Beyond supporting a common corporate culture, a Facility Security Officer (FSO) could have difficulty conveying a message of protection to those who use classified information for a more specific purpose if they do not discover common ground. While the FSO is an expert at NISPOM, the engineer or practitioner is an expert at how the classified information is used. So what can an FSO do to create common ground and use that common ground to develop training anecdotes?
I’ll use a personal story. A few years ago I was invited to speak at an NCMS local chapter event. I wanted to discuss program protection, but went in heavy on explaining National Industrial Security Program Operating Manual (NISPOM) requirements. The briefing charts I developed just dripped with NISPOM requirements and I used the requirements to demonstrate the application and need form program protection planning. I thought I had a good presentation, but wanted to verify with a colleague.
His assessment was truth, but not what I wanted to hear. His explained that my message was wrong and I risked losing my audience. What I had inadvertently done was assert myself as a NISPOM expert when in reality I should be showcasing my program protection experience. He rightly pointed out that the room would be full of NISPOM experts that could argue any NISPOM topic interpretation to the detriment of my presentation. He further explained that the NISPOM could be our common ground, but the majority of the presentation should reflect my program protection expertise and get buy in on NISPOM interpretation. Thankfully I listened, resulting in a successful presentation and great question and answer sessions.
FSOs are the experts at NISPOM and how to apply the classification management guidance at the cleared contractor facility. Cleared contractor facilities are required to designate a capable person to conduct the duties of the FSO. This can be interpreted as the requirement to pick an existing employee to perform the additional duties as an FSO. It can also be interpreted as the requirement to hire an additional person to conduct full time duties as an FSO.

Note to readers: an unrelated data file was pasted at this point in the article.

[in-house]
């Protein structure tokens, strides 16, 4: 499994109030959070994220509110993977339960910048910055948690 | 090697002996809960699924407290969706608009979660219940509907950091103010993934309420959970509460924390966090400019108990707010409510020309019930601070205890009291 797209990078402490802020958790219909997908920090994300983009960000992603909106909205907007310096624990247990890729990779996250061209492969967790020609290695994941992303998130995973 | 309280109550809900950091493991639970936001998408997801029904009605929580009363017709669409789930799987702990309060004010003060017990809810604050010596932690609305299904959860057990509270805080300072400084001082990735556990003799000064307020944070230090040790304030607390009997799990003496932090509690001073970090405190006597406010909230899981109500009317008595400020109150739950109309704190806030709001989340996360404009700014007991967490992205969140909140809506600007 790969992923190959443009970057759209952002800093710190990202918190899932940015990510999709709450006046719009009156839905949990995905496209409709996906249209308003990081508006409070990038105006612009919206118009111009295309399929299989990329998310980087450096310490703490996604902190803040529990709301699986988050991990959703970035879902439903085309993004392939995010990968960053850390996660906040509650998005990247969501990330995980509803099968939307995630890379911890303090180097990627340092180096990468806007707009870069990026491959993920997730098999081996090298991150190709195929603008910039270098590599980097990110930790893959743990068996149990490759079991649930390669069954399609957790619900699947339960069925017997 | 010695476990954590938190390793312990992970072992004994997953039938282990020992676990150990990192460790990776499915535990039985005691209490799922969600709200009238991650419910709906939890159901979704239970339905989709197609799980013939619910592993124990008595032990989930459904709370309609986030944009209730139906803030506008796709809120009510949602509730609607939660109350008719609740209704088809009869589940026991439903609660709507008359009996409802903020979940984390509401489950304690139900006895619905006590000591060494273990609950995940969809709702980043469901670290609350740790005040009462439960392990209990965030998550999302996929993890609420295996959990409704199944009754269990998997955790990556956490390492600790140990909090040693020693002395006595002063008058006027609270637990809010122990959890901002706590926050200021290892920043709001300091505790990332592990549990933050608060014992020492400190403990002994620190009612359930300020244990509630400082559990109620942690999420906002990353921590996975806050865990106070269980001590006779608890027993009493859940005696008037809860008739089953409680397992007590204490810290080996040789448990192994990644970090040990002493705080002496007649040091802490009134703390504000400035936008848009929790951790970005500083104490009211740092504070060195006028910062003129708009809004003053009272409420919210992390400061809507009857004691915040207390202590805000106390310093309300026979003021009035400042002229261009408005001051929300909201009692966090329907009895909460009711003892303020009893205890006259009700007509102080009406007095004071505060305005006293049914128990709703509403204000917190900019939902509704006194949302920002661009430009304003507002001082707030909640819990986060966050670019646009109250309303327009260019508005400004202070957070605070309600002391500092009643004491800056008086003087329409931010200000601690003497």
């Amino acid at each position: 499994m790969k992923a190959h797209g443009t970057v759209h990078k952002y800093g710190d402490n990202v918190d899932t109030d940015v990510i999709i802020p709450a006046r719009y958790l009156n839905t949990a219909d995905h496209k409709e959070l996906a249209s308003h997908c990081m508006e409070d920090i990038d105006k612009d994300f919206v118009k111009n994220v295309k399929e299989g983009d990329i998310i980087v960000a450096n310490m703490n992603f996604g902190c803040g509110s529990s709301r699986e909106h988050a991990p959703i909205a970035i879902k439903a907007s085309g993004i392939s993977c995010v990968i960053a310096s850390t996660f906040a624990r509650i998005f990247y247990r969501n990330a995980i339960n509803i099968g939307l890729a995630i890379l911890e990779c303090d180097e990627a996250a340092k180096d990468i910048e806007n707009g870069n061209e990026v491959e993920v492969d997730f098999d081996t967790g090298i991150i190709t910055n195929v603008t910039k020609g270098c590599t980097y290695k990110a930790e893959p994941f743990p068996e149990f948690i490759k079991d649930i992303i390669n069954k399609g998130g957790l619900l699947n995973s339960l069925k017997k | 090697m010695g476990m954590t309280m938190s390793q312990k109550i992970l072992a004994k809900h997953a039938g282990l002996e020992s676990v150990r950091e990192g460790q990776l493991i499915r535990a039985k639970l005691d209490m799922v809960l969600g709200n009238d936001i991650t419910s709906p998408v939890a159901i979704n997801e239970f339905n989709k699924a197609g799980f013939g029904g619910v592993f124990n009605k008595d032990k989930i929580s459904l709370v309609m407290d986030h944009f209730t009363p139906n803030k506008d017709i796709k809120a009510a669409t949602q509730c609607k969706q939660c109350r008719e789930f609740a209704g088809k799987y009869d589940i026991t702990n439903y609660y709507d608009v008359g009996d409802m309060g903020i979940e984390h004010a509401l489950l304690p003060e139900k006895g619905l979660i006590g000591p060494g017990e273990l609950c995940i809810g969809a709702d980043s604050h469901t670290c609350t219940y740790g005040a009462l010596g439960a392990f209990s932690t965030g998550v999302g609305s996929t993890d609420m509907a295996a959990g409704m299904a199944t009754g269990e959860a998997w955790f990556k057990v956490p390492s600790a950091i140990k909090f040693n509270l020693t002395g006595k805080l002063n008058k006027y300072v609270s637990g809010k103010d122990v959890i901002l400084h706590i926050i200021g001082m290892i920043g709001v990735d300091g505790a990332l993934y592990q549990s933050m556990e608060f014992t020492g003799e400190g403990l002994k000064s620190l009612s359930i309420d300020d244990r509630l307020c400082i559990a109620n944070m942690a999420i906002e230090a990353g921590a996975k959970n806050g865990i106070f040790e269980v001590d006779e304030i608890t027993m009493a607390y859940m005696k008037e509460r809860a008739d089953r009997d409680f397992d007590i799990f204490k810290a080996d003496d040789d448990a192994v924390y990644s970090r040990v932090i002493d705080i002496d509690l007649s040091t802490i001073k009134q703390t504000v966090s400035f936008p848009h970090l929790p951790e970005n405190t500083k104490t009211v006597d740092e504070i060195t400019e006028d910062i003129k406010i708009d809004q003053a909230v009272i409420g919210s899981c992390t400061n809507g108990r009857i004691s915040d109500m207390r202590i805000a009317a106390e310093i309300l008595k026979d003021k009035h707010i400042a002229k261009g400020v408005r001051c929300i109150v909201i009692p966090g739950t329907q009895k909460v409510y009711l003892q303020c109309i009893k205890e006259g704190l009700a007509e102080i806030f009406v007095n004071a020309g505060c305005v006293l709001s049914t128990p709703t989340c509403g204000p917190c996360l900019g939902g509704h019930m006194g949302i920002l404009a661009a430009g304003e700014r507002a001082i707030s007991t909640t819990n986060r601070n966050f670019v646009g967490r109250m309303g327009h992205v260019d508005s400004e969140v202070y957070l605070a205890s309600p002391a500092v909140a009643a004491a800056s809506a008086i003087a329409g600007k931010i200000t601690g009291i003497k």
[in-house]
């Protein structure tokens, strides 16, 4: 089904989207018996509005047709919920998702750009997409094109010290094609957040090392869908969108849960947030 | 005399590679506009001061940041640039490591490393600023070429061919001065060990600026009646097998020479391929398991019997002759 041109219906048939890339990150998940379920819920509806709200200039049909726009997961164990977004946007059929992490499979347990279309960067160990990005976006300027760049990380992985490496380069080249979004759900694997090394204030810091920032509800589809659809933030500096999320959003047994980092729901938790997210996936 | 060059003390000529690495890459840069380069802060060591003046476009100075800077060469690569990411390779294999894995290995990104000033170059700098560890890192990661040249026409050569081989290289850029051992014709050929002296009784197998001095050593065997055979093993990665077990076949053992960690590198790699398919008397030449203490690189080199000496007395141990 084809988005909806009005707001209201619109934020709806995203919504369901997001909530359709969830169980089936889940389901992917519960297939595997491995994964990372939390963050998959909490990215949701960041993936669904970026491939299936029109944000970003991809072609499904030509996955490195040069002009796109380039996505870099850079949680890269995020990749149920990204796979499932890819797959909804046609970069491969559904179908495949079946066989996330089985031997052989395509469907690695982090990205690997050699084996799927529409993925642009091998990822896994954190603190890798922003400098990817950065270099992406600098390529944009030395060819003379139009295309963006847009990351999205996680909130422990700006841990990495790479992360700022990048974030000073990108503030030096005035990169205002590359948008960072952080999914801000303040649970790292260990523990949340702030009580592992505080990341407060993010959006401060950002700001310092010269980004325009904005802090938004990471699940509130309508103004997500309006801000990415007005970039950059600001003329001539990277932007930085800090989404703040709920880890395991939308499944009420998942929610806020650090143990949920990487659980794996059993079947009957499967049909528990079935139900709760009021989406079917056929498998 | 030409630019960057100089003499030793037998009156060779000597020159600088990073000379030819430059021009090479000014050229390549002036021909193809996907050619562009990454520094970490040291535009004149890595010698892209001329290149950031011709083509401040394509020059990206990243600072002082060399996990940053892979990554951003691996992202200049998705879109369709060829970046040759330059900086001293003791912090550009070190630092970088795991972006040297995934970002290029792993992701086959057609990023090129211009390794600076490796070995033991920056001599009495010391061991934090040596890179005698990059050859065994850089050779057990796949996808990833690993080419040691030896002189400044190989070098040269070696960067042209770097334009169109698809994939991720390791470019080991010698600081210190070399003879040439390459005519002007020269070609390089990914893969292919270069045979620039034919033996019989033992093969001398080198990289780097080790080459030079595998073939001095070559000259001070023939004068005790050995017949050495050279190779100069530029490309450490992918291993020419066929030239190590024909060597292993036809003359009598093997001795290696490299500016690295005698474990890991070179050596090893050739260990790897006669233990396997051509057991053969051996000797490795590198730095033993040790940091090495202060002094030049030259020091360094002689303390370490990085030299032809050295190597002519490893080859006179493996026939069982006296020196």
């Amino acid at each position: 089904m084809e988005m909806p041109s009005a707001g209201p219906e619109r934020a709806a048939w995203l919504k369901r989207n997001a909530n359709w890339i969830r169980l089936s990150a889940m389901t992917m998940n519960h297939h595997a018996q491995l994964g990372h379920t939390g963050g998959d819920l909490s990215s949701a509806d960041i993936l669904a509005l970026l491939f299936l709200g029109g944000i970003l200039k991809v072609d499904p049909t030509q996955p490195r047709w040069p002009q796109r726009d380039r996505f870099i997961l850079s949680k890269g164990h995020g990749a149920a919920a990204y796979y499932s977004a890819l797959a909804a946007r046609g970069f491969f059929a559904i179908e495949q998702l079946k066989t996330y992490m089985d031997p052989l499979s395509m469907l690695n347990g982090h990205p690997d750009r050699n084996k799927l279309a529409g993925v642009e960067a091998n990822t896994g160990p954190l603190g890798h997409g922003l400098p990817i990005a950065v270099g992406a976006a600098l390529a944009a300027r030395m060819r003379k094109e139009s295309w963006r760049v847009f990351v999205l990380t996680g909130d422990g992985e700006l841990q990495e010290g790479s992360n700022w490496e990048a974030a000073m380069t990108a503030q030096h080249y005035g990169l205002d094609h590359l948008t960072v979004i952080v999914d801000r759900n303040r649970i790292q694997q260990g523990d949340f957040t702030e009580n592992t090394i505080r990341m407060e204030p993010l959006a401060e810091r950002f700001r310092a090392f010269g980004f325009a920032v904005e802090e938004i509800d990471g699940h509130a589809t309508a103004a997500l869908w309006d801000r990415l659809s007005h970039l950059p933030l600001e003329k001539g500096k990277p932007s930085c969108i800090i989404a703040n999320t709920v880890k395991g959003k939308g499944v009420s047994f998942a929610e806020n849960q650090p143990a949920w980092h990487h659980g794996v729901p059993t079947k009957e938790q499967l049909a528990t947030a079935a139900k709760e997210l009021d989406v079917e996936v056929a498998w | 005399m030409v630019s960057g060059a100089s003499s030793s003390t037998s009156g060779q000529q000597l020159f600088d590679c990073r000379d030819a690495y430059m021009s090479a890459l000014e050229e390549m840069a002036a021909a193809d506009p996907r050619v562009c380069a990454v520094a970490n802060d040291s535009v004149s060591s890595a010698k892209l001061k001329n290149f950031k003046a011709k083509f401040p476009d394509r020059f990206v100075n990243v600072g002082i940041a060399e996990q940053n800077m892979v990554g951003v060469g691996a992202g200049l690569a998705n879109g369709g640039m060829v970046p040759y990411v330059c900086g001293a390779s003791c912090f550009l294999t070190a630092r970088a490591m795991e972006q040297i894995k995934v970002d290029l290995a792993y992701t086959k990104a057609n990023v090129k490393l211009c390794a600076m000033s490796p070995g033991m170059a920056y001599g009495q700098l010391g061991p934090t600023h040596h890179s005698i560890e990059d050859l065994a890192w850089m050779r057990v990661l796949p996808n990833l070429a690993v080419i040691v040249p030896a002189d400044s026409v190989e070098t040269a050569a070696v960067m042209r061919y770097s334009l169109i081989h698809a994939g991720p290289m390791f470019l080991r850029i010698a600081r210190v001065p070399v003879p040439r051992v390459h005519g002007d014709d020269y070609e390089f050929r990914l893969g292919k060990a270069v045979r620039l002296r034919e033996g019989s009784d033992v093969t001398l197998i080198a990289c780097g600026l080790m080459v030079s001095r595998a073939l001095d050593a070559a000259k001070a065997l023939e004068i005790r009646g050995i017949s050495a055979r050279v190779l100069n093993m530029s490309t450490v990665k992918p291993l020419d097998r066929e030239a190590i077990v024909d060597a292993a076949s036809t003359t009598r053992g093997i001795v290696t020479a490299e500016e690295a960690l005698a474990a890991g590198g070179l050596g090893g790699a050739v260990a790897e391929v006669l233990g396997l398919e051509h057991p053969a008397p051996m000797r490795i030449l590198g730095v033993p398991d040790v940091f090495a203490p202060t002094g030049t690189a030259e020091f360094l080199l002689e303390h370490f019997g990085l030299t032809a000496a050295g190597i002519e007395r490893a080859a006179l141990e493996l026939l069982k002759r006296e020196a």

The primary purpose of the FSO should establish their credibility with applying NISPOM guidance to the defense contractor facility. In some situations where the FSO is a designated task bestowed upon an existing executive, engineer, or other professional, the FSO may be an expert in the development of a weapon system. They are an expert in the weapons system and may be able to beautifully weave security anecdotes into the fabric of weapon system development. In this situation, it would be a mistake not to showcase the expertise as a system engineer to relay the importance of apply security task to protecting classified information on the specific system. Every attempt should be made to discuss intimate details of performance, cost, and schedule and convey the security message while doing so. Being an expert in security and weapon system development and telling the story accurately using technical language and engineer speak will help fellow weapon system designers better apply security to protect classified and export controlled information.
On the other hand, a non-technical FSO attempting to lecture the engineer on specific details of the unfamiliar task of developing software would not be wise. Any attempt to do so could result in loss of credibility as terms might become misused or tasks communicated in a way to insult the professional. In this case the non-technical FSO could conduct security training and security tasks with the frame of reference that they are the experts at NISPOM guidance and the engineers are the weapon system and development experts. Together as a team they can develop an effective security program to protect classified information.
In the second scenario the FSO can establish credibility as a security expert and create captivating stories using the common ground of working in a cleared defense contractor facility and the facility’s core culture. Where the audience is made up of scientists and engineers, there is no need for an FSO to attempt to discuss areas they are not an expert in. This could unfortunately provide an opportunity for the audience to argue the FSO’s level of understanding of the weapon system outside of the scope of the security discussion.
The art of storytelling should be used in communicating the security message to help make it easily digestible to cleared employees. Storytelling is simply finding and using common ground to establish training or develop a culture in a relatable and logical flow. This is a great skill to practice and develop to help implement security programs to protect classified information.
Jeffrey W. Bennett, ISP is the owner of Red Bike Publishing Red Bike Publishing . He regularly consults, presents security training, and recommends export compliance and intellectual property protection countermeasures. He is an accomplished writer of non-fiction books, novels and periodicals. Jeff is an expert in security and has written many security books including: "Insider's Guide to Security Clearances" and "DoD Security Clearances and Contracts Guidebook", "ISP Certification-The Industrial Security Professional Exam Manual", and NISPOM/FSO Training".